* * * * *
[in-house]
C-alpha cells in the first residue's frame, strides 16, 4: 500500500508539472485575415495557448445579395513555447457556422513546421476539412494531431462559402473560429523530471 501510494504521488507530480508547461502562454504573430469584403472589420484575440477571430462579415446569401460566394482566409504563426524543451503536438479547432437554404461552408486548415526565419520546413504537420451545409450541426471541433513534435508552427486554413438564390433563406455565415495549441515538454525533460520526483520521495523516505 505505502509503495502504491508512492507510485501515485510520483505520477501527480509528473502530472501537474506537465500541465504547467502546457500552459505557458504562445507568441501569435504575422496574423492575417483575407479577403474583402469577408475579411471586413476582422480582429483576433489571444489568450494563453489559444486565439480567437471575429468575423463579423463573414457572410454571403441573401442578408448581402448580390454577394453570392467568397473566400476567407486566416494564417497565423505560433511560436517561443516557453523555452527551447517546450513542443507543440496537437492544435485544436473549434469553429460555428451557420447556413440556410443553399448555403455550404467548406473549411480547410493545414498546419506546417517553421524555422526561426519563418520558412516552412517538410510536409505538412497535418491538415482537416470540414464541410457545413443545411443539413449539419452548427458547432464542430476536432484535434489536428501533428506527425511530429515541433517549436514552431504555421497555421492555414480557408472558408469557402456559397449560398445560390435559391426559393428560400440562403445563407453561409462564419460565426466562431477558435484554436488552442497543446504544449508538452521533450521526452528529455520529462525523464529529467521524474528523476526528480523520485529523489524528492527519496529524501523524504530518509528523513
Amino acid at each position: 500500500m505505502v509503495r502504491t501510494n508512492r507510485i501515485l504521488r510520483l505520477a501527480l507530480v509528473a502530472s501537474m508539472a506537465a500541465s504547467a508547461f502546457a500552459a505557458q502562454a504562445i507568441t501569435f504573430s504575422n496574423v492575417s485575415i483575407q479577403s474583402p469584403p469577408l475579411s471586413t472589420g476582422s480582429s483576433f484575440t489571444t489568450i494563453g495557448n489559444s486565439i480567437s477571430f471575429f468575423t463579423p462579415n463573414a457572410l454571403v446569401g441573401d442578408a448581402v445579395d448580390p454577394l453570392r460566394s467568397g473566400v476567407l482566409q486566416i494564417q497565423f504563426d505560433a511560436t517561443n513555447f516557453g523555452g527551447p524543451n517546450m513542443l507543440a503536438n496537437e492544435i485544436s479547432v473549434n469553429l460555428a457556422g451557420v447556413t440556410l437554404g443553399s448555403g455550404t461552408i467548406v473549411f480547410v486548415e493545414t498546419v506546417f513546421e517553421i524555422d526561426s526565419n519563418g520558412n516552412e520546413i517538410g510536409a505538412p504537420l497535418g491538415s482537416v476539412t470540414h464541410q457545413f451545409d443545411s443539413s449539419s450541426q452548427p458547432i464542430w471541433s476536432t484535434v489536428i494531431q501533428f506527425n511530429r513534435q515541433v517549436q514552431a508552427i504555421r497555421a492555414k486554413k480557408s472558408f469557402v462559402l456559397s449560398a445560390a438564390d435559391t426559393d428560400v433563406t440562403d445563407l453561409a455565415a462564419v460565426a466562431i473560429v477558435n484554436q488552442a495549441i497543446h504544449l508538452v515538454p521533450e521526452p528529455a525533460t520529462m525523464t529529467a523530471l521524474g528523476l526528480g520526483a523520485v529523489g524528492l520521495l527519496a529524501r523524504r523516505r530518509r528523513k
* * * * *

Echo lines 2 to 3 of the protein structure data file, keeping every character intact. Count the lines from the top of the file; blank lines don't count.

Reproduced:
C-alpha cells in the first residue's frame, strides 16, 4: 500500500508539472485575415495557448445579395513555447457556422513546421476539412494531431462559402473560429523530471 501510494504521488507530480508547461502562454504573430469584403472589420484575440477571430462579415446569401460566394482566409504563426524543451503536438479547432437554404461552408486548415526565419520546413504537420451545409450541426471541433513534435508552427486554413438564390433563406455565415495549441515538454525533460520526483520521495523516505 505505502509503495502504491508512492507510485501515485510520483505520477501527480509528473502530472501537474506537465500541465504547467502546457500552459505557458504562445507568441501569435504575422496574423492575417483575407479577403474583402469577408475579411471586413476582422480582429483576433489571444489568450494563453489559444486565439480567437471575429468575423463579423463573414457572410454571403441573401442578408448581402448580390454577394453570392467568397473566400476567407486566416494564417497565423505560433511560436517561443516557453523555452527551447517546450513542443507543440496537437492544435485544436473549434469553429460555428451557420447556413440556410443553399448555403455550404467548406473549411480547410493545414498546419506546417517553421524555422526561426519563418520558412516552412517538410510536409505538412497535418491538415482537416470540414464541410457545413443545411443539413449539419452548427458547432464542430476536432484535434489536428501533428506527425511530429515541433517549436514552431504555421497555421492555414480557408472558408469557402456559397449560398445560390435559391426559393428560400440562403445563407453561409462564419460565426466562431477558435484554436488552442497543446504544449508538452521533450521526452528529455520529462525523464529529467521524474528523476526528480523520485529523489524528492527519496529524501523524504530518509528523513
Amino acid at each position: 500500500m505505502v509503495r502504491t501510494n508512492r507510485i501515485l504521488r510520483l505520477a501527480l507530480v509528473a502530472s501537474m508539472a506537465a500541465s504547467a508547461f502546457a500552459a505557458q502562454a504562445i507568441t501569435f504573430s504575422n496574423v492575417s485575415i483575407q479577403s474583402p469584403p469577408l475579411s471586413t472589420g476582422s480582429s483576433f484575440t489571444t489568450i494563453g495557448n489559444s486565439i480567437s477571430f471575429f468575423t463579423p462579415n463573414a457572410l454571403v446569401g441573401d442578408a448581402v445579395d448580390p454577394l453570392r460566394s467568397g473566400v476567407l482566409q486566416i494564417q497565423f504563426d505560433a511560436t517561443n513555447f516557453g523555452g527551447p524543451n517546450m513542443l507543440a503536438n496537437e492544435i485544436s479547432v473549434n469553429l460555428a457556422g451557420v447556413t440556410l437554404g443553399s448555403g455550404t461552408i467548406v473549411f480547410v486548415e493545414t498546419v506546417f513546421e517553421i524555422d526561426s526565419n519563418g520558412n516552412e520546413i517538410g510536409a505538412p504537420l497535418g491538415s482537416v476539412t470540414h464541410q457545413f451545409d443545411s443539413s449539419s450541426q452548427p458547432i464542430w471541433s476536432t484535434v489536428i494531431q501533428f506527425n511530429r513534435q515541433v517549436q514552431a508552427i504555421r497555421a492555414k486554413k480557408s472558408f469557402v462559402l456559397s449560398a445560390a438564390d435559391t426559393d428560400v433563406t440562403d445563407l453561409a455565415a462564419v460565426a466562431i473560429v477558435n484554436q488552442a495549441i497543446h504544449l508538452v515538454p521533450e521526452p528529455a525533460t520529462m525523464t529529467a523530471l521524474g528523476l526528480g520526483a523520485v529523489g524528492l520521495l527519496a529524501r523524504r523516505r530518509r528523513k